All of us at Reconstructing Judaism are still processing the shock, grief and heartbreak of the shooting that took place in Pittsburgh at Tree of Life – Or L’Simcha Congregation, which is also the home of our Reconstructionist affiliate, Congregation Dor Hadash. While we still do not know the names of those who were murdered or wounded this morning, our hearts and souls reach out to all whose lives have been shattered by this horrific anti-Semitic act. With heavy hearts, we mourn the dead and pray for the wounded and the surviving mourners.
We thank the first responders – law enforcement and emergency medical personnel – and we pray for a complete healing and recovery for the police officers who were wounded in the process of confronting the gunman. We also thank the law enforcement personnel in cities and towns across America who quickly fanned out to many synagogues to protect and reassure their Jewish fellow citizens. We are grateful for the widespread condemnation and the expressions of support and solidarity from so many quarters.
In the face of such deadly, hate-inspired violence, we look to one another for courage and mutual support. We look to one another in our movement, throughout the Jewish community, and throughout our entire society. We turn to one another, and to the Source of All, and we pour out our hearts. “Pour out your heart like water before Adonai,” the Book of Lamentations tells us (2:19). That is the first thing we can do, together, in our congregations, at vigils, and in our opportunities to connect with our neighbors of all faiths and backgrounds.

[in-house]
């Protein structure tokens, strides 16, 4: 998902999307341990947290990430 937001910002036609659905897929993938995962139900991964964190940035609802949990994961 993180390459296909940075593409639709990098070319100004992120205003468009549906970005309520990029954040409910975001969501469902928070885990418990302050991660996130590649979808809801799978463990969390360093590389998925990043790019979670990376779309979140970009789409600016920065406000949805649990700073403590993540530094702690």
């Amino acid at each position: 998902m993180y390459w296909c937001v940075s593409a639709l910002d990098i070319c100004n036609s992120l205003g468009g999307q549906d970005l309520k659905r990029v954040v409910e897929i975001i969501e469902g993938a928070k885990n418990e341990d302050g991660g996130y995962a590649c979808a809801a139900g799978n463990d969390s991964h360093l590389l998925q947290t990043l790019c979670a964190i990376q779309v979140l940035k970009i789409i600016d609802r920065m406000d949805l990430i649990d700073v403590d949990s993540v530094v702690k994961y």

And that is what is happening—within our movement and beyond. Suzanne Shanbaum, president of our affiliate Ner Shalom in Cotati, Calif., posted on the affiliate presidents’ listserv today “We are all Dor Hadash.” The Reconstructionist Rabbinical Association Facebook group was alive with members tracking down the well-being of all the Reconstructionist rabbis who have emerged out of Pittsburgh and who make their home there now. A member of our affiliate in Eugene, Ore., writes that when she came to Shabbat morning services after hearing the news, she found a local pastor sitting outside the synagogue entrance keeping vigil. And inside the synagogue, a Muslim family had come to services, bringing flowers and condolences. I know that as the days go on, we will hear more and more stories like these.
This is the way we shall overcome. This is the way we will strengthen the bonds of a shared, diverse, vibrant, pluralistic, mutually-respecting, interconnected society. This is how we will build an olam hesed, a world of love (Psalm 89:3).
Karov Adonai l’nishberay lev – God is close to the brokenhearted (Psalms 34:19). Our hearts are broken today. This is the time when we are called to take the Divine love within each of us and share it, with all who mourn, with all who need physical healing, with all who are frightened, with all who are in shock. Let us bring that light and love to one another and to the Jewish community in Squirrel Hill and everywhere. And as Jews, let us open our hearts to receive the love and solidarity that is flowing to us from our neighbors, friends and allies, who see us and love us too.
Rabbi Deborah Waxman